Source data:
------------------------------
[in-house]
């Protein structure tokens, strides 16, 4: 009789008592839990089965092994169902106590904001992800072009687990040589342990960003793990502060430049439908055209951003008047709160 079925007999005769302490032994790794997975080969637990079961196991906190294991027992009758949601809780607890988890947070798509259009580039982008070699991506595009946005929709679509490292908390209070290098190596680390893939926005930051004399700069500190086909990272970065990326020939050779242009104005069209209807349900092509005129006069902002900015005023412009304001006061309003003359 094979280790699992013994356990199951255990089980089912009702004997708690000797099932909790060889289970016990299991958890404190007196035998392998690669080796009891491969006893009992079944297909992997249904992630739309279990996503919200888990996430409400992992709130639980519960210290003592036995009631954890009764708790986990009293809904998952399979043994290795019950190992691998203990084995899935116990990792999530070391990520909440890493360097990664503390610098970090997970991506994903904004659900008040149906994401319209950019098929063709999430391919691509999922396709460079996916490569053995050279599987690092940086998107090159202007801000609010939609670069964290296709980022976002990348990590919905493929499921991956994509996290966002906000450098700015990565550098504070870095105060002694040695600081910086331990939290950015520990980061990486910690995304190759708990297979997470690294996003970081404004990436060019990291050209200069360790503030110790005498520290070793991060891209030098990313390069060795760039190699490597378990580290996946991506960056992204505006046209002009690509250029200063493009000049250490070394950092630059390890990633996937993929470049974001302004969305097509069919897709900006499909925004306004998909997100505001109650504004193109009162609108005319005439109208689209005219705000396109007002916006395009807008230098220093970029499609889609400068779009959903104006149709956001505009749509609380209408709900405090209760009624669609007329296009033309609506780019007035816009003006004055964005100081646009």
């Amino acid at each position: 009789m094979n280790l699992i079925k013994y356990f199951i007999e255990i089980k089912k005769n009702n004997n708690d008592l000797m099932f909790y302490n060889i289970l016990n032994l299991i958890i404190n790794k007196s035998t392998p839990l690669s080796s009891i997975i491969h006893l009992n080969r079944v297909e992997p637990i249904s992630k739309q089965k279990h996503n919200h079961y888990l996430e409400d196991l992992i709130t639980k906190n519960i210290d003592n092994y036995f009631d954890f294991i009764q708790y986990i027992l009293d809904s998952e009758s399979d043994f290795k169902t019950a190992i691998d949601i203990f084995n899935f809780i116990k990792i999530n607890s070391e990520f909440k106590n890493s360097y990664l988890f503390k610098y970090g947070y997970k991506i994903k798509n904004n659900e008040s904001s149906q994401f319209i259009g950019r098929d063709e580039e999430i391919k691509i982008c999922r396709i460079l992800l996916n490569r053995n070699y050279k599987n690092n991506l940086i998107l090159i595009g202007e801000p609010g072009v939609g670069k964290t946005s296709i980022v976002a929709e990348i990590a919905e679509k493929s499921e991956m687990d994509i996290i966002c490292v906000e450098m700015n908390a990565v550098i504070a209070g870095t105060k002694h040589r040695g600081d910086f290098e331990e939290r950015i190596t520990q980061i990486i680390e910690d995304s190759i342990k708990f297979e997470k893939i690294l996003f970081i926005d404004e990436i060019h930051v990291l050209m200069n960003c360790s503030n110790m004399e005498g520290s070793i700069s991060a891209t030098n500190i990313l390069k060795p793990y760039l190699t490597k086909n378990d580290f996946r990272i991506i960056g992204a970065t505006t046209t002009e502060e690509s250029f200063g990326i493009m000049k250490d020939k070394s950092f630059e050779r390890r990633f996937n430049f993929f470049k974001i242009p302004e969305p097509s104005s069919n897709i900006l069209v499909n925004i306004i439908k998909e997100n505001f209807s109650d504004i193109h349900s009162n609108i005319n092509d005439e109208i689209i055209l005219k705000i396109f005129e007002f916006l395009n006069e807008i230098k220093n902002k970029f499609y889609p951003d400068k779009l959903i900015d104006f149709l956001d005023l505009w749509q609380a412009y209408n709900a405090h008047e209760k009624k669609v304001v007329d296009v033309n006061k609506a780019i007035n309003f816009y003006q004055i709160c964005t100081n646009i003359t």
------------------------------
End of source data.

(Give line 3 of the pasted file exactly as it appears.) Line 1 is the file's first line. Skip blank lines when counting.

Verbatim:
């Amino acid at each position: 009789m094979n280790l699992i079925k013994y356990f199951i007999e255990i089980k089912k005769n009702n004997n708690d008592l000797m099932f909790y302490n060889i289970l016990n032994l299991i958890i404190n790794k007196s035998t392998p839990l690669s080796s009891i997975i491969h006893l009992n080969r079944v297909e992997p637990i249904s992630k739309q089965k279990h996503n919200h079961y888990l996430e409400d196991l992992i709130t639980k906190n519960i210290d003592n092994y036995f009631d954890f294991i009764q708790y986990i027992l009293d809904s998952e009758s399979d043994f290795k169902t019950a190992i691998d949601i203990f084995n899935f809780i116990k990792i999530n607890s070391e990520f909440k106590n890493s360097y990664l988890f503390k610098y970090g947070y997970k991506i994903k798509n904004n659900e008040s904001s149906q994401f319209i259009g950019r098929d063709e580039e999430i391919k691509i982008c999922r396709i460079l992800l996916n490569r053995n070699y050279k599987n690092n991506l940086i998107l090159i595009g202007e801000p609010g072009v939609g670069k964290t946005s296709i980022v976002a929709e990348i990590a919905e679509k493929s499921e991956m687990d994509i996290i966002c490292v906000e450098m700015n908390a990565v550098i504070a209070g870095t105060k002694h040589r040695g600081d910086f290098e331990e939290r950015i190596t520990q980061i990486i680390e910690d995304s190759i342990k708990f297979e997470k893939i690294l996003f970081i926005d404004e990436i060019h930051v990291l050209m200069n960003c360790s503030n110790m004399e005498g520290s070793i700069s991060a891209t030098n500190i990313l390069k060795p793990y760039l190699t490597k086909n378990d580290f996946r990272i991506i960056g992204a970065t505006t046209t002009e502060e690509s250029f200063g990326i493009m000049k250490d020939k070394s950092f630059e050779r390890r990633f996937n430049f993929f470049k974001i242009p302004e969305p097509s104005s069919n897709i900006l069209v499909n925004i306004i439908k998909e997100n505001f209807s109650d504004i193109h349900s009162n609108i005319n092509d005439e109208i689209i055209l005219k705000i396109f005129e007002f916006l395009n006069e807008i230098k220093n902002k970029f499609y889609p951003d400068k779009l959903i900015d104006f149709l956001d005023l505009w749509q609380a412009y209408n709900a405090h008047e209760k009624k669609v304001v007329d296009v033309n006061k609506a780019i007035n309003f816009y003006q004055i709160c964005t100081n646009i003359t």